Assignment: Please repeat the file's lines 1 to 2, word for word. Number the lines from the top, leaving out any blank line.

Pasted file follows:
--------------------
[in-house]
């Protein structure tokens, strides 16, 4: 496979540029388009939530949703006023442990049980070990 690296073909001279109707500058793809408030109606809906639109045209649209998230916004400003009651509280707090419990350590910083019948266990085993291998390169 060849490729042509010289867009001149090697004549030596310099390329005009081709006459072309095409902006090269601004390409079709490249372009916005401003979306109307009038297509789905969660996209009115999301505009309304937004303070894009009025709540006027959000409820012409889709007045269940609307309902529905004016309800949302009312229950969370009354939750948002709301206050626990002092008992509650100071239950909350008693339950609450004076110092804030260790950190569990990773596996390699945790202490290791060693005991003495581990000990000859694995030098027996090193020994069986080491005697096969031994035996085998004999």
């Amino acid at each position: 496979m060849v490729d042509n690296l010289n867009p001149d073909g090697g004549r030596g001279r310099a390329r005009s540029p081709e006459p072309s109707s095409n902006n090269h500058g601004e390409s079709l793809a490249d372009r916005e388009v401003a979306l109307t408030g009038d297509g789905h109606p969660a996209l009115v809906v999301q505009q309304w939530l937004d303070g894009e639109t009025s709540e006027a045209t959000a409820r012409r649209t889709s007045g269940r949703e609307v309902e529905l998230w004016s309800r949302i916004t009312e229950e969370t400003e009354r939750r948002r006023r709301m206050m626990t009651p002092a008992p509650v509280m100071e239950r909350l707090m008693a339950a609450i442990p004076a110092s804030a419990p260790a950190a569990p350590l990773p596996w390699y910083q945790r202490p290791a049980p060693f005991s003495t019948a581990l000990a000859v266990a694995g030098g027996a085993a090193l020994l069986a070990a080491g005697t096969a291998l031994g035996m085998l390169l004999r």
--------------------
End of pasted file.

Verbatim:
[in-house]
């Protein structure tokens, strides 16, 4: 496979540029388009939530949703006023442990049980070990 690296073909001279109707500058793809408030109606809906639109045209649209998230916004400003009651509280707090419990350590910083019948266990085993291998390169 060849490729042509010289867009001149090697004549030596310099390329005009081709006459072309095409902006090269601004390409079709490249372009916005401003979306109307009038297509789905969660996209009115999301505009309304937004303070894009009025709540006027959000409820012409889709007045269940609307309902529905004016309800949302009312229950969370009354939750948002709301206050626990002092008992509650100071239950909350008693339950609450004076110092804030260790950190569990990773596996390699945790202490290791060693005991003495581990000990000859694995030098027996090193020994069986080491005697096969031994035996085998004999």